Just as the pandemic accelerated changes that were happening slowly in other parts of life, it changed education, too. We have a unique opportunity to redesign our schools to fit the needs of the future. Let’s start with five areas.

  1. The one-size-fits-all education model should be gone. Full-time virtual learning came with big challenges, but we’ve proven that education can happen anytime, anywhere if kids have access to laptops, Wi-Fi and an adult who can help keep them on track. States can push progress further by replacing seat-time requirements with competency-based requirements that allow students the freedom to work at their own pace, whether that means jumping ahead of their age or grade-level, or taking extra time on subjects or concepts when they need it.
  2. We must broaden the definition of school infrastructure to include portable technology. No topic has received more attention over the past year than the digital divide – the gap between students who have ready access to reliable internet anywhere, and those who don’t. From now on, internet and connected devices will be as essential to education as books and desks (perhaps more so). We must make sure every student has access to technology that allows them to learn in school, at home, or anywhere in between.
  3. Extended school closures and virtual models taught us that if parents are dissatisfied with what is offered to their children, they will make changes. Large school districts that have been slow to adapt have lost students and a record number of parents decided to home school. Some used learning pods – where parents band together to educate their children at home, often with a hired instructor. While this novel idea quickly grew in popularity, it also became another example of the inequities that beset education. Parents want and students need options beyond what is being given to them by school districts.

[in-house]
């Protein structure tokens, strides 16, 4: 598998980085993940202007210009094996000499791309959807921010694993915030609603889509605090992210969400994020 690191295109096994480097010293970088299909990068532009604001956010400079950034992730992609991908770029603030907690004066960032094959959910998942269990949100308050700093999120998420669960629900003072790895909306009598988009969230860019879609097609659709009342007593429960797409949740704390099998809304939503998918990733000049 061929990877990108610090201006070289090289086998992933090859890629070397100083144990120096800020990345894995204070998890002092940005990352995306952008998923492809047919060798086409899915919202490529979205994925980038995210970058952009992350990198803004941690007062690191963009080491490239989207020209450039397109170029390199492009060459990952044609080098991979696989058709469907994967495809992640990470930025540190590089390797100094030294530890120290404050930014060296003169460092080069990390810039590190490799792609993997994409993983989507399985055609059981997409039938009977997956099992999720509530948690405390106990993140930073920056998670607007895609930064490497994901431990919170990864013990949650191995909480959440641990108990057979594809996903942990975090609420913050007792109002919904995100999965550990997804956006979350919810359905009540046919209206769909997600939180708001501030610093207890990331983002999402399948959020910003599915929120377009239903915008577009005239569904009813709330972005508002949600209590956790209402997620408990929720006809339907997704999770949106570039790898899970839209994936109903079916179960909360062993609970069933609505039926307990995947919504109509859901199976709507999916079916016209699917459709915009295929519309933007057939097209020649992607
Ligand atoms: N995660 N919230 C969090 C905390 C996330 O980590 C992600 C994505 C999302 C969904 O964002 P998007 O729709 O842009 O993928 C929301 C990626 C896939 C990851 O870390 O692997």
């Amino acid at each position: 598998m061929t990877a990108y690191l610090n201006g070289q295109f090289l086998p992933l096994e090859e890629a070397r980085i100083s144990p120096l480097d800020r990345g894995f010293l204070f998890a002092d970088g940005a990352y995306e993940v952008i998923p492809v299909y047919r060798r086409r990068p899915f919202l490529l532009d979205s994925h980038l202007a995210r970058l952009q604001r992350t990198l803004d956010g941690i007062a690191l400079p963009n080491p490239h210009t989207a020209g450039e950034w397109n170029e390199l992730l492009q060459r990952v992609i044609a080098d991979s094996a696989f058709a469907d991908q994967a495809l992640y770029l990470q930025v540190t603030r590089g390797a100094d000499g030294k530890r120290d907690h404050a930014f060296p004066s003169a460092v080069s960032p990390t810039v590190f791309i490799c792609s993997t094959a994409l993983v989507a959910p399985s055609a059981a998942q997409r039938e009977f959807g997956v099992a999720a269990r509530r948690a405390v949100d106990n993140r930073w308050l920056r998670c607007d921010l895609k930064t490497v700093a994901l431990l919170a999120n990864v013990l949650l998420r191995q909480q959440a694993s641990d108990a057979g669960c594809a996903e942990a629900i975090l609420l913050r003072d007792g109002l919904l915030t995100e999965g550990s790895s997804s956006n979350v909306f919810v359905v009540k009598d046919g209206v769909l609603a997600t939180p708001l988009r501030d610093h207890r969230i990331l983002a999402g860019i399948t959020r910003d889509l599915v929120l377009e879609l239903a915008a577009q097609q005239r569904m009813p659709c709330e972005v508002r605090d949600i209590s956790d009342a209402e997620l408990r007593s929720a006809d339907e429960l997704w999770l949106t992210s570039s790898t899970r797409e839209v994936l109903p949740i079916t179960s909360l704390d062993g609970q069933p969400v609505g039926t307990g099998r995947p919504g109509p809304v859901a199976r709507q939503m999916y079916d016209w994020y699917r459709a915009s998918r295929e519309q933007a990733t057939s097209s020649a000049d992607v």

4. Schools with more flexibility – such as charter schools adapted more quickly to the needs of their students. But thinking even bigger, states and school districts should give all their school-level leaders more flexibility and autonomy to pivot their instructional models and practices based on the needs of their students.
  5. The traditional school calendar is meaningless and could actually be harmful. Students progressed from one year to the next last fall without reliable data about whether they were prepared to do so. Now, as more schools resume in-person instruction, students will almost immediately be sent away on summer break. Borrowing again from the charter school sector, it’s time to rethink school calendars – not to have kids in school for 52 weeks a year, but, for instance, to create blocks of learning throughout the year, with breaks in between where students can catch up before falling too far behind. The ability to do distance learning well makes this more possible than ever.

Let’s not reopen schools as if the last year never happened. Let’s leverage what we learned through the pandemic to make education permanently better for all.